U.S. trade officials are in the thick of negotiating two major trade agreements. Both, according to Carl Brothers, Riceland Foods senior vice president of marketing and risk management, “are difficult.”
Brothers, spoke about the Trans Pacific Partnership (TPP) and the Transatlantic Investment and Trade Partnership (TTIP) at the recent University of Arkansas’ 2014 Rice Expo in Stuttgart.
“Already, we’re having trouble with countries wanting to … have special privilege with rice. The (U.S. rice) industry is standing hard and tall saying, ‘we can’t let this happen again. We were left out of the (trade deal with) Korea.’ So the industry is putting lots of political pressure on to keep that from happening.”
A related issue has been the inability of President Obama to get authority for trade agreements to be voted up or down. “If you bring an agreement back and don’t have that authority, you know Congress will begin to say, ‘We’ll accept this but never that.’ And we’ll never get a trade agreement.
“So, trade promotion authority will come up at some point. The President will have to have it if we’re to have any agreements worth consideration.”
There are 11 countries involved in the TPP: Australia, Brunei, Canada, Chile, Japan, Malaysia, Mexico, New Zealand, Peru, Singapore, and Vietnam.
“The only one that really holds promise for rice at the moment, above and beyond what we’re doing today, is Japan. We did get to ship rice to Japan in 1995. … What we’re wishing for, really demanding, in the new round is greater access which means more tonnage. We’re not saying how much tonnage because no one has shown their hand just yet.
“The other issue with Japan is improved quality of access. Currently, the Ministry of Agriculture, Forestry and Fisheries stays in between U.S. trade in Japan and (consumers). In fact, most of the U.S. rice that goes into Japan -- all of it currently being shipped out of California -- never reaches the table. It’s either going to food aid programs or for industrial purposes.”
TTIP, meanwhile, is a trade agreement with the European Union. “We’ve had all types of difficulties with the European Union starting in 2006 when we found a problem with GMO in rice. We have not shipped any large tonnage of rice since. We’re now getting a little rice in but it’s a fraction of what we were shipping prior to the (GMO) event.
“The European market is just an absolute mess with all the different trade policies. There are so many different trade policies that it’s hard even figure out where you’re at.”
Brothers would like to see that cleaned up and “have a full elimination of tariffs on rough, milled and brown rice. That’s going to be a big hurdle again. Rice will be sensitive in Europe because of the southern production, particularly in Italy. There is also some grown in France and Spain.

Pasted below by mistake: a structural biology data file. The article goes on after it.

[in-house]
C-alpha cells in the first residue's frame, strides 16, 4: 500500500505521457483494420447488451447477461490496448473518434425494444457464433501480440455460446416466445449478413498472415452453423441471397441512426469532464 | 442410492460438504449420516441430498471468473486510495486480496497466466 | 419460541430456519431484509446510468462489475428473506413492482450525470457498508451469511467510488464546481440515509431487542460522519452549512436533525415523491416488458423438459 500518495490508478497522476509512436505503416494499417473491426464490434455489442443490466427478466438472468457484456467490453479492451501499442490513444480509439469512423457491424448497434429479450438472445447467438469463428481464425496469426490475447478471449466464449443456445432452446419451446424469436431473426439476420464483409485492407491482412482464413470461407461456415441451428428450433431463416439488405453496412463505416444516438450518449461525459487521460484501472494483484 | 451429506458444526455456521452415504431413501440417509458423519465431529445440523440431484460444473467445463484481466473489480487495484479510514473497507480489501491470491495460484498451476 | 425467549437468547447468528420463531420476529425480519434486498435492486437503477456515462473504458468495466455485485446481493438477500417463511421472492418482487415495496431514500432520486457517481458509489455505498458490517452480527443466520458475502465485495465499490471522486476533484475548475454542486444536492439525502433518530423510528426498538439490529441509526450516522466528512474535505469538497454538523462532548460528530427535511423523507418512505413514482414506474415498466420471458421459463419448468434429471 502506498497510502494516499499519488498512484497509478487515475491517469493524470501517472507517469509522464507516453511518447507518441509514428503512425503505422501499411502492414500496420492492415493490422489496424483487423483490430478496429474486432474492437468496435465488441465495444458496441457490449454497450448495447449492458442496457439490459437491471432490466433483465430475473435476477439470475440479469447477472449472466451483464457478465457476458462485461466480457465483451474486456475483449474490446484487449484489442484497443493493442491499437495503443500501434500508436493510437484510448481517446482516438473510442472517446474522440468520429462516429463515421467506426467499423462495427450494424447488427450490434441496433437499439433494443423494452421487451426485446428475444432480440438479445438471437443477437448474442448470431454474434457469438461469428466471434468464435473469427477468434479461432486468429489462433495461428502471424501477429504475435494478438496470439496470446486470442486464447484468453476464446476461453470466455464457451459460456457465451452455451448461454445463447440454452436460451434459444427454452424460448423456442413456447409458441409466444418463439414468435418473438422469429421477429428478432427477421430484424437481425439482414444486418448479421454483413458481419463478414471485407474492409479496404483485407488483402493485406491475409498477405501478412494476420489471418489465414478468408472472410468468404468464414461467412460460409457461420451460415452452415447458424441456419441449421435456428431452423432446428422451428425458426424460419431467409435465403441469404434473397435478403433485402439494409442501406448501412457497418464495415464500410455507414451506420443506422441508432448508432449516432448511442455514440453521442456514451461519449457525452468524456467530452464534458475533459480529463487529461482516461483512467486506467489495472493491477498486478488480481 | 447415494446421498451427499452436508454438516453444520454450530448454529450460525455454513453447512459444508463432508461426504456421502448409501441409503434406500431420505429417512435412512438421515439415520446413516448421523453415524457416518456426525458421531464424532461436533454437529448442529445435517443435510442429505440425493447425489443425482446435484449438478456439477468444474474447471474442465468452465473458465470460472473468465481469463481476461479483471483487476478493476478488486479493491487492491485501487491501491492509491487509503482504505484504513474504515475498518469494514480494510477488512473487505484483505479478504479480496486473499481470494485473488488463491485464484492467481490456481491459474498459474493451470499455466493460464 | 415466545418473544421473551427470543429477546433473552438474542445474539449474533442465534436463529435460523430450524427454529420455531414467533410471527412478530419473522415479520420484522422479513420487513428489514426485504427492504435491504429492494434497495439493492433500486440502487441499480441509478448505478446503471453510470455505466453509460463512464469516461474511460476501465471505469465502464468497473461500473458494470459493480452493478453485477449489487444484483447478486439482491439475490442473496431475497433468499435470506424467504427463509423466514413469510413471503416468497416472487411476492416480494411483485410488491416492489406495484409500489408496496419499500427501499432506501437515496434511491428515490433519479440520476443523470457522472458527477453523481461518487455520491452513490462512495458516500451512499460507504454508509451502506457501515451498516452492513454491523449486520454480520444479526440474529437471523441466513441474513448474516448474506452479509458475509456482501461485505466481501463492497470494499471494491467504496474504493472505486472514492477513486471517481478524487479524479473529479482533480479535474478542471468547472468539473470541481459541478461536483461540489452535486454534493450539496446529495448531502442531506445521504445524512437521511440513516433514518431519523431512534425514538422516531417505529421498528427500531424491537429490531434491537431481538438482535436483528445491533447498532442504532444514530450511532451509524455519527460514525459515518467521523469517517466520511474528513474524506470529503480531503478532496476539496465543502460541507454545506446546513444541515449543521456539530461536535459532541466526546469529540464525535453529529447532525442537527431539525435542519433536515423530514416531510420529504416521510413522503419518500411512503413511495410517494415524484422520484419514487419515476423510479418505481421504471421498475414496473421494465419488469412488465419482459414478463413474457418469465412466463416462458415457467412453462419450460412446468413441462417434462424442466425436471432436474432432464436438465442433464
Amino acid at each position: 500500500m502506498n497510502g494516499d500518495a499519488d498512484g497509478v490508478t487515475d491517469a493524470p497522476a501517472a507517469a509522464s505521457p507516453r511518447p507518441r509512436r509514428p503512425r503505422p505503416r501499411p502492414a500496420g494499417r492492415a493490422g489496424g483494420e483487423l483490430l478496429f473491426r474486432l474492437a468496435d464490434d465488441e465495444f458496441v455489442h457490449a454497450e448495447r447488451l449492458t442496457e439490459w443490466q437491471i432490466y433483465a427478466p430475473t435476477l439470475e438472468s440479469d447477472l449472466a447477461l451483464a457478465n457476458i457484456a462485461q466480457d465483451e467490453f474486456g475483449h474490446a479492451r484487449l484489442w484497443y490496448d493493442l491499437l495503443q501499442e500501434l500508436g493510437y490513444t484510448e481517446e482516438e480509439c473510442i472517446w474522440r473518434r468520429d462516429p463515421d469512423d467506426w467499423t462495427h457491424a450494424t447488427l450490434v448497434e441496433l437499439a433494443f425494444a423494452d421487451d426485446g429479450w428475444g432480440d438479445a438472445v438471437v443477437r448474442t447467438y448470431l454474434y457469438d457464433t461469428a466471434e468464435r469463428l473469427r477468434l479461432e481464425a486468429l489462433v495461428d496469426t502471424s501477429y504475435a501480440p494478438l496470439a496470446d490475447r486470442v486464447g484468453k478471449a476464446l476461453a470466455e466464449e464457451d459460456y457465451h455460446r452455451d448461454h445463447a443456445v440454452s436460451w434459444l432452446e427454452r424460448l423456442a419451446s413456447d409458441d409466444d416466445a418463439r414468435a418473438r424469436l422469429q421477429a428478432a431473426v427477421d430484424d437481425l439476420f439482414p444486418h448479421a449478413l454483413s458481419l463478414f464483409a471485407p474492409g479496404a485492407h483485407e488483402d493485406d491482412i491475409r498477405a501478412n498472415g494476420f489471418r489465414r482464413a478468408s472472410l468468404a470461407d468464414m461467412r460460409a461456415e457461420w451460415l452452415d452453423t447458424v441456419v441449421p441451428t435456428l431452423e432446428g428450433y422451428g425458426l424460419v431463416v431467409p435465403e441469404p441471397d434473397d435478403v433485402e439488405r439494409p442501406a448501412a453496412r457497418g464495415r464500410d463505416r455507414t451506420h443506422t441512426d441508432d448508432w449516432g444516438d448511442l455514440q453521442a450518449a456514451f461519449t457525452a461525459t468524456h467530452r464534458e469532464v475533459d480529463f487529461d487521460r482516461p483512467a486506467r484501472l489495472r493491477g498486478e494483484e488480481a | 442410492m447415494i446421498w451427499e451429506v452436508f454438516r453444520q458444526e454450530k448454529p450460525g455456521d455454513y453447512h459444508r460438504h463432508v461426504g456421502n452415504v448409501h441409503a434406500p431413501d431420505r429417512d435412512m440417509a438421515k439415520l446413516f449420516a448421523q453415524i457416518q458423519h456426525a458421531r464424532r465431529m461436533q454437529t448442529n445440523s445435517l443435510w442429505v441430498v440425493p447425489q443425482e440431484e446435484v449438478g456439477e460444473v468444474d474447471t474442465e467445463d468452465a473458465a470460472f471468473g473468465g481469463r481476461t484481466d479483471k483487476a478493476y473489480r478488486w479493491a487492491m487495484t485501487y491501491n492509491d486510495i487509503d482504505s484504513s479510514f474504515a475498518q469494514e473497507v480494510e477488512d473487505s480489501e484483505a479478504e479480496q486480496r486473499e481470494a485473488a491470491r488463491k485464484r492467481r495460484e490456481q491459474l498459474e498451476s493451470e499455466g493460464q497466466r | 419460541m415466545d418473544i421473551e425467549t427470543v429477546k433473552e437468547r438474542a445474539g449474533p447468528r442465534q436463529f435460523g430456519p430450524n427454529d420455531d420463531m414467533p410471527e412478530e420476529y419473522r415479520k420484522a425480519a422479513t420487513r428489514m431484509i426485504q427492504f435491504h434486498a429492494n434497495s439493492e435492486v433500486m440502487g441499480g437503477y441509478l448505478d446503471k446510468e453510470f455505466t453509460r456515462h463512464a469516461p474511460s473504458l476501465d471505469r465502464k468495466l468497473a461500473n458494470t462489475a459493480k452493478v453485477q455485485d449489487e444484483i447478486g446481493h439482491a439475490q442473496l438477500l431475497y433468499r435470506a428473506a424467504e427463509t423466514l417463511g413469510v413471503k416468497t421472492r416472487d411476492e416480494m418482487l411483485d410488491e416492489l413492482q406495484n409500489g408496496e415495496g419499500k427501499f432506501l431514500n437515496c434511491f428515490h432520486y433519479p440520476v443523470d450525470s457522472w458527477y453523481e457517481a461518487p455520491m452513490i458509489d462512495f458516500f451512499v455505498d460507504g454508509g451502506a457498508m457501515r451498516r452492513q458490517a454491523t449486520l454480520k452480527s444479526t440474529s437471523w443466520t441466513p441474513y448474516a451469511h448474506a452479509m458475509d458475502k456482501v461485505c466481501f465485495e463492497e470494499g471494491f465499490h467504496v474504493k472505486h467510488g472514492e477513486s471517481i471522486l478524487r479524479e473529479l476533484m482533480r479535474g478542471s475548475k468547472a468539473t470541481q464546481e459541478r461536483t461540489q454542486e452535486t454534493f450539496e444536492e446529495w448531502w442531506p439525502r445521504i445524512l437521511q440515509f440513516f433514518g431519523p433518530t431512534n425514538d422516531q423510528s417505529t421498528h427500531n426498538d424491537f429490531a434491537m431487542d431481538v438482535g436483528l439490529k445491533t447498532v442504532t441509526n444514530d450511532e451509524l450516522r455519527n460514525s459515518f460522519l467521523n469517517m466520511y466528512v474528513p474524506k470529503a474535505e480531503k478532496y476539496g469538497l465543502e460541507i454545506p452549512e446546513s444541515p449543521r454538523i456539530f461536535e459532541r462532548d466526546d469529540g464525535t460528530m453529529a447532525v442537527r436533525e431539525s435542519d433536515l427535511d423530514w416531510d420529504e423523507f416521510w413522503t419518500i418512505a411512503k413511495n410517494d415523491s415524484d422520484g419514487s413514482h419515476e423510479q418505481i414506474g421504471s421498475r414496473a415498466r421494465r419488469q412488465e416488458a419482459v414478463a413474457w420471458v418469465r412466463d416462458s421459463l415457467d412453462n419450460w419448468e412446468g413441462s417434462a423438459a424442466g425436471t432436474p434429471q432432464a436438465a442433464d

“I don’t know why they fight us so hard because mostly they produce medium-grain rice. Most of the rice we ship to the northern European markets is long-grain out of the southern United States. South Europe is mostly medium-grain consumers. But my argument has largely fallen on deaf ears and they continue to strongly protect their rice industry.”
The Europeans have a problem, though. “A few years ago, they introduced something called ‘Everything but Arms.’ That allows any lesser-developed country to come into Europe duty-free. If you read the press, the Italians are really beginning to fuss about this because it’s harmed their business. We need to go in there duty-free, as well.”
In these negotiations, the United States also needs to get a low-level presence policy for GMO, Brothers insisted. The EU community is concerned about importing U.S. rice “because if even one (GMO) kernel happens to be found they could be in a recall situation and could cost them tremendous money. They don’t want to take that risk. We have to solve that risk someway and the way to do that is a low-level presence policy.”
Brothers ended his talk on a high note, nodding towards the Colombia TRQ (tariff-rate quota). “Sometimes trade agreements really are successful and this is one of the bigger successes of late. If you go back to the start of the trade agreement, Colombia had an 80 percent tariff on rice entering the country. That was prohibitive for us and no U.S. rice was going into the Colombian market.
The U.S. Trade Representative negotiated an agreement to reduce that 80 percent tariff over time. “The truth is Colombians fought back against that. They said rice was sensitive and didn’t want to reduce that tariff for the first six years of the agreement and then take it down, literally, over the remaining 13-year phase out. Under that condition, we’d ship very little rice into Colombia.”
Even so, USTR was able to secure a TRQ, “where we could go in duty-free for a certain amount of tonnage. It started out in 2012 at 79,000 tons. That number increases 4.5 percent a year until the tariffs are phased out entirely and it’s a free market.”
The good news is that not only has the United States shipped the rice but “we’ve also formed an organization called COL-RICE with the government. So, we can auction off the rice for the TRQ. Without a TRQ certificate bought from COL-RICE, you can’t get rice into the country duty-free.”
The TRQ rights generate about $12 million a year in revenue. Half of that goes back to the Colombians.
“The other half, and I was pleased to see it happen, our industry agreed to give to research. The way it works is the six rice-producing states get a pro-rata share (of the $6 million) based on their rice production. That means that this year about 50 percent of that will come back to Arkansas.”